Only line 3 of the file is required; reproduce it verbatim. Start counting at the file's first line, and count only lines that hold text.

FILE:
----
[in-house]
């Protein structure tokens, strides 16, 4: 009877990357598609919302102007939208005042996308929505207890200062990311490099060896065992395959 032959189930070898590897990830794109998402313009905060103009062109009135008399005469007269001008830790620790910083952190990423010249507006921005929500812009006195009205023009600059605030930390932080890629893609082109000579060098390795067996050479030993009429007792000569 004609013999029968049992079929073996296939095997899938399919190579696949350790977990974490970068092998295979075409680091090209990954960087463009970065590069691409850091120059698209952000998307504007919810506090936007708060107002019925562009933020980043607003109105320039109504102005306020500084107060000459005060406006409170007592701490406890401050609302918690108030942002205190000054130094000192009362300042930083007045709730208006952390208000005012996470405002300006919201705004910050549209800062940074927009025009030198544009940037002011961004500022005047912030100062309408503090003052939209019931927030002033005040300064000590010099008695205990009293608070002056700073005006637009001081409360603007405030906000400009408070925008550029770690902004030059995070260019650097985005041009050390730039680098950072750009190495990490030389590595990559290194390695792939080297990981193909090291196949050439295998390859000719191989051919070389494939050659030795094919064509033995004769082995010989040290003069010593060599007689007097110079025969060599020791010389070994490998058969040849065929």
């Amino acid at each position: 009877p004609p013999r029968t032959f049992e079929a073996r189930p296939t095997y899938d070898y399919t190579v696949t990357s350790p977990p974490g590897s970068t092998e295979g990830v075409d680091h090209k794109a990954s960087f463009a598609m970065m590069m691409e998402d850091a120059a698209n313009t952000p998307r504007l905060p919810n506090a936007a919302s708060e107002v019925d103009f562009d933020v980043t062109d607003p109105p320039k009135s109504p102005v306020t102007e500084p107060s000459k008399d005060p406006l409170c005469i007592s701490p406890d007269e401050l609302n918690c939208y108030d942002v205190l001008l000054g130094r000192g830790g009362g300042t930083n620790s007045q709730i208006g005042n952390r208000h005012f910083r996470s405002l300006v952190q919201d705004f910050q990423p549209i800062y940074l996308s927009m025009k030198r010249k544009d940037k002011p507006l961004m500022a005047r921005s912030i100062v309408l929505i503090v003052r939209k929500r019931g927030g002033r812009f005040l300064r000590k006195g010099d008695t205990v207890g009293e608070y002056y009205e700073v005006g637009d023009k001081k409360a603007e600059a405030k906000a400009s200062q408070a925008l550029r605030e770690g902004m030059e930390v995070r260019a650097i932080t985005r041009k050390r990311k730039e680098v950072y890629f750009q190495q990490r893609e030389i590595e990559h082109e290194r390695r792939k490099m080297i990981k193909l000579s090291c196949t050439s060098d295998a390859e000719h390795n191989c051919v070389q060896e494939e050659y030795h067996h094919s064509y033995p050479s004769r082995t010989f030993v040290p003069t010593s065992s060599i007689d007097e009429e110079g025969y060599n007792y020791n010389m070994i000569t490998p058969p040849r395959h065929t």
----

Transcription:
């Amino acid at each position: 009877p004609p013999r029968t032959f049992e079929a073996r189930p296939t095997y899938d070898y399919t190579v696949t990357s350790p977990p974490g590897s970068t092998e295979g990830v075409d680091h090209k794109a990954s960087f463009a598609m970065m590069m691409e998402d850091a120059a698209n313009t952000p998307r504007l905060p919810n506090a936007a919302s708060e107002v019925d103009f562009d933020v980043t062109d607003p109105p320039k009135s109504p102005v306020t102007e500084p107060s000459k008399d005060p406006l409170c005469i007592s701490p406890d007269e401050l609302n918690c939208y108030d942002v205190l001008l000054g130094r000192g830790g009362g300042t930083n620790s007045q709730i208006g005042n952390r208000h005012f910083r996470s405002l300006v952190q919201d705004f910050q990423p549209i800062y940074l996308s927009m025009k030198r010249k544009d940037k002011p507006l961004m500022a005047r921005s912030i100062v309408l929505i503090v003052r939209k929500r019931g927030g002033r812009f005040l300064r000590k006195g010099d008695t205990v207890g009293e608070y002056y009205e700073v005006g637009d023009k001081k409360a603007e600059a405030k906000a400009s200062q408070a925008l550029r605030e770690g902004m030059e930390v995070r260019a650097i932080t985005r041009k050390r990311k730039e680098v950072y890629f750009q190495q990490r893609e030389i590595e990559h082109e290194r390695r792939k490099m080297i990981k193909l000579s090291c196949t050439s060098d295998a390859e000719h390795n191989c051919v070389q060896e494939e050659y030795h067996h094919s064509y033995p050479s004769r082995t010989f030993v040290p003069t010593s065992s060599i007689d007097e009429e110079g025969y060599n007792y020791n010389m070994i000569t490998p058969p040849r395959h065929t």